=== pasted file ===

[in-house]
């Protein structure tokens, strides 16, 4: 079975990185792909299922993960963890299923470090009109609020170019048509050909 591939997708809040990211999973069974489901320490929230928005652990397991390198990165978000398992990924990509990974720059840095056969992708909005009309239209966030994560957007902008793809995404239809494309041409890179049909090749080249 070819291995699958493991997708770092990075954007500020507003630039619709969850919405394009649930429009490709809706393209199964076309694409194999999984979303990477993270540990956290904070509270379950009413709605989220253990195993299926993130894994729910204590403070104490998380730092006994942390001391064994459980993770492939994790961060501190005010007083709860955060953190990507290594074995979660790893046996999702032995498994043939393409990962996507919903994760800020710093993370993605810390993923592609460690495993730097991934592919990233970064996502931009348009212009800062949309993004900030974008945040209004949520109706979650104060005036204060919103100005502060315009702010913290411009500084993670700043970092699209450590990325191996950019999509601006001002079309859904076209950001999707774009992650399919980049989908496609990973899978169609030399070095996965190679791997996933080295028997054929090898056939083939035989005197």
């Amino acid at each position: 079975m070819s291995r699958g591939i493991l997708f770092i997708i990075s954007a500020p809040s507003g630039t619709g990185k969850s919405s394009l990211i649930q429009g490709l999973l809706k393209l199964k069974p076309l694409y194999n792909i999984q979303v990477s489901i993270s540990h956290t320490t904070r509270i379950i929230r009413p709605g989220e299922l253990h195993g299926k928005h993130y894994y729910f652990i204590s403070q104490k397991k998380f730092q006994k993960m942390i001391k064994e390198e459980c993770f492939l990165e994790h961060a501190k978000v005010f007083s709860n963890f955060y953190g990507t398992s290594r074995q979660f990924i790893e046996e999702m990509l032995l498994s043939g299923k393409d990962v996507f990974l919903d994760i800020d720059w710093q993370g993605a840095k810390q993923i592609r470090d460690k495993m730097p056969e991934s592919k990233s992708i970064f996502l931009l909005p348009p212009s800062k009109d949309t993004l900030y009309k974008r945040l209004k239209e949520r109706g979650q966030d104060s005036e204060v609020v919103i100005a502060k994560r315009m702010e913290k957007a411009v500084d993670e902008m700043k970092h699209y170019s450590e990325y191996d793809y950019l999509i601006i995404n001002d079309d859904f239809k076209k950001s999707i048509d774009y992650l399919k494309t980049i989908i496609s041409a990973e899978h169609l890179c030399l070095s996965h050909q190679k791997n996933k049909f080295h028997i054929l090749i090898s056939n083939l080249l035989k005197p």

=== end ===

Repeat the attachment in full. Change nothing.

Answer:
[in-house]
């Protein structure tokens, strides 16, 4: 079975990185792909299922993960963890299923470090009109609020170019048509050909 591939997708809040990211999973069974489901320490929230928005652990397991390198990165978000398992990924990509990974720059840095056969992708909005009309239209966030994560957007902008793809995404239809494309041409890179049909090749080249 070819291995699958493991997708770092990075954007500020507003630039619709969850919405394009649930429009490709809706393209199964076309694409194999999984979303990477993270540990956290904070509270379950009413709605989220253990195993299926993130894994729910204590403070104490998380730092006994942390001391064994459980993770492939994790961060501190005010007083709860955060953190990507290594074995979660790893046996999702032995498994043939393409990962996507919903994760800020710093993370993605810390993923592609460690495993730097991934592919990233970064996502931009348009212009800062949309993004900030974008945040209004949520109706979650104060005036204060919103100005502060315009702010913290411009500084993670700043970092699209450590990325191996950019999509601006001002079309859904076209950001999707774009992650399919980049989908496609990973899978169609030399070095996965190679791997996933080295028997054929090898056939083939035989005197």
């Amino acid at each position: 079975m070819s291995r699958g591939i493991l997708f770092i997708i990075s954007a500020p809040s507003g630039t619709g990185k969850s919405s394009l990211i649930q429009g490709l999973l809706k393209l199964k069974p076309l694409y194999n792909i999984q979303v990477s489901i993270s540990h956290t320490t904070r509270i379950i929230r009413p709605g989220e299922l253990h195993g299926k928005h993130y894994y729910f652990i204590s403070q104490k397991k998380f730092q006994k993960m942390i001391k064994e390198e459980c993770f492939l990165e994790h961060a501190k978000v005010f007083s709860n963890f955060y953190g990507t398992s290594r074995q979660f990924i790893e046996e999702m990509l032995l498994s043939g299923k393409d990962v996507f990974l919903d994760i800020d720059w710093q993370g993605a840095k810390q993923i592609r470090d460690k495993m730097p056969e991934s592919k990233s992708i970064f996502l931009l909005p348009p212009s800062k009109d949309t993004l900030y009309k974008r945040l209004k239209e949520r109706g979650q966030d104060s005036e204060v609020v919103i100005a502060k994560r315009m702010e913290k957007a411009v500084d993670e902008m700043k970092h699209y170019s450590e990325y191996d793809y950019l999509i601006i995404n001002d079309d859904f239809k076209k950001s999707i048509d774009y992650l399919k494309t980049i989908i496609s041409a990973e899978h169609l890179c030399l070095s996965h050909q190679k791997n996933k049909f080295h028997i054929l090749i090898s056939n083939l080249l035989k005197p």